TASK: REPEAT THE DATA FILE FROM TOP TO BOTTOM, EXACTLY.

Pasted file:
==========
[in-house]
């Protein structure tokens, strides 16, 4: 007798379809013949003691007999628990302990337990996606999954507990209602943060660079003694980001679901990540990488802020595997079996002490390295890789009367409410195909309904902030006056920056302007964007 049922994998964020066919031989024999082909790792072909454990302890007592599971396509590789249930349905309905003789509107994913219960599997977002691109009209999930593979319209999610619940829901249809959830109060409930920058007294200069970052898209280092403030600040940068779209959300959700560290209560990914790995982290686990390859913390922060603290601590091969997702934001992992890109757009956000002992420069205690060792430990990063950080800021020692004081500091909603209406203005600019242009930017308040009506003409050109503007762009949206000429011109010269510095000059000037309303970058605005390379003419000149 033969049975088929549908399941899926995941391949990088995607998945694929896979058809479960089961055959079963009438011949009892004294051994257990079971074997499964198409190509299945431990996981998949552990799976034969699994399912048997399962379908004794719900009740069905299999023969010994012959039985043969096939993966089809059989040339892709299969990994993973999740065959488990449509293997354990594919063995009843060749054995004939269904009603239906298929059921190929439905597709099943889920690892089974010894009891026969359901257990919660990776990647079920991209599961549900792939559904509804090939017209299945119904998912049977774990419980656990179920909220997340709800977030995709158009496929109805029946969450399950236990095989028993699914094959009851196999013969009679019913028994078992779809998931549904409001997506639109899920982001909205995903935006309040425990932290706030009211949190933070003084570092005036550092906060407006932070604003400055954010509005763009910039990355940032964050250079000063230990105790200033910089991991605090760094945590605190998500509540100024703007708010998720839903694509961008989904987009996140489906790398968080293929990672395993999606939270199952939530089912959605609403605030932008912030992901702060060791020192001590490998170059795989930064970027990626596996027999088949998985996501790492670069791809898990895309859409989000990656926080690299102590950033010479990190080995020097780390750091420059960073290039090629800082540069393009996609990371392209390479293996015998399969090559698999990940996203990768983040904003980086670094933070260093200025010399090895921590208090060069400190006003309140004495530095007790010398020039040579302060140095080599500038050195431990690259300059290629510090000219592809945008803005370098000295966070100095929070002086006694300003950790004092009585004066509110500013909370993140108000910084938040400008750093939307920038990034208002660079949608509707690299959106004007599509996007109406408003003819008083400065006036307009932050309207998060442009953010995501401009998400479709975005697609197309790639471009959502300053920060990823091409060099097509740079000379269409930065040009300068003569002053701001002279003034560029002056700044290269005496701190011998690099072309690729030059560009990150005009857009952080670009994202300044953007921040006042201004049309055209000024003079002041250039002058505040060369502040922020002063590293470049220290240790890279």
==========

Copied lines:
[in-house]
């Protein structure tokens, strides 16, 4: 007798379809013949003691007999628990302990337990996606999954507990209602943060660079003694980001679901990540990488802020595997079996002490390295890789009367409410195909309904902030006056920056302007964007 049922994998964020066919031989024999082909790792072909454990302890007592599971396509590789249930349905309905003789509107994913219960599997977002691109009209999930593979319209999610619940829901249809959830109060409930920058007294200069970052898209280092403030600040940068779209959300959700560290209560990914790995982290686990390859913390922060603290601590091969997702934001992992890109757009956000002992420069205690060792430990990063950080800021020692004081500091909603209406203005600019242009930017308040009506003409050109503007762009949206000429011109010269510095000059000037309303970058605005390379003419000149 033969049975088929549908399941899926995941391949990088995607998945694929896979058809479960089961055959079963009438011949009892004294051994257990079971074997499964198409190509299945431990996981998949552990799976034969699994399912048997399962379908004794719900009740069905299999023969010994012959039985043969096939993966089809059989040339892709299969990994993973999740065959488990449509293997354990594919063995009843060749054995004939269904009603239906298929059921190929439905597709099943889920690892089974010894009891026969359901257990919660990776990647079920991209599961549900792939559904509804090939017209299945119904998912049977774990419980656990179920909220997340709800977030995709158009496929109805029946969450399950236990095989028993699914094959009851196999013969009679019913028994078992779809998931549904409001997506639109899920982001909205995903935006309040425990932290706030009211949190933070003084570092005036550092906060407006932070604003400055954010509005763009910039990355940032964050250079000063230990105790200033910089991991605090760094945590605190998500509540100024703007708010998720839903694509961008989904987009996140489906790398968080293929990672395993999606939270199952939530089912959605609403605030932008912030992901702060060791020192001590490998170059795989930064970027990626596996027999088949998985996501790492670069791809898990895309859409989000990656926080690299102590950033010479990190080995020097780390750091420059960073290039090629800082540069393009996609990371392209390479293996015998399969090559698999990940996203990768983040904003980086670094933070260093200025010399090895921590208090060069400190006003309140004495530095007790010398020039040579302060140095080599500038050195431990690259300059290629510090000219592809945008803005370098000295966070100095929070002086006694300003950790004092009585004066509110500013909370993140108000910084938040400008750093939307920038990034208002660079949608509707690299959106004007599509996007109406408003003819008083400065006036307009932050309207998060442009953010995501401009998400479709975005697609197309790639471009959502300053920060990823091409060099097509740079000379269409930065040009300068003569002053701001002279003034560029002056700044290269005496701190011998690099072309690729030059560009990150005009857009952080670009994202300044953007921040006042201004049309055209000024003079002041250039002058505040060369502040922020002063590293470049220290240790890279």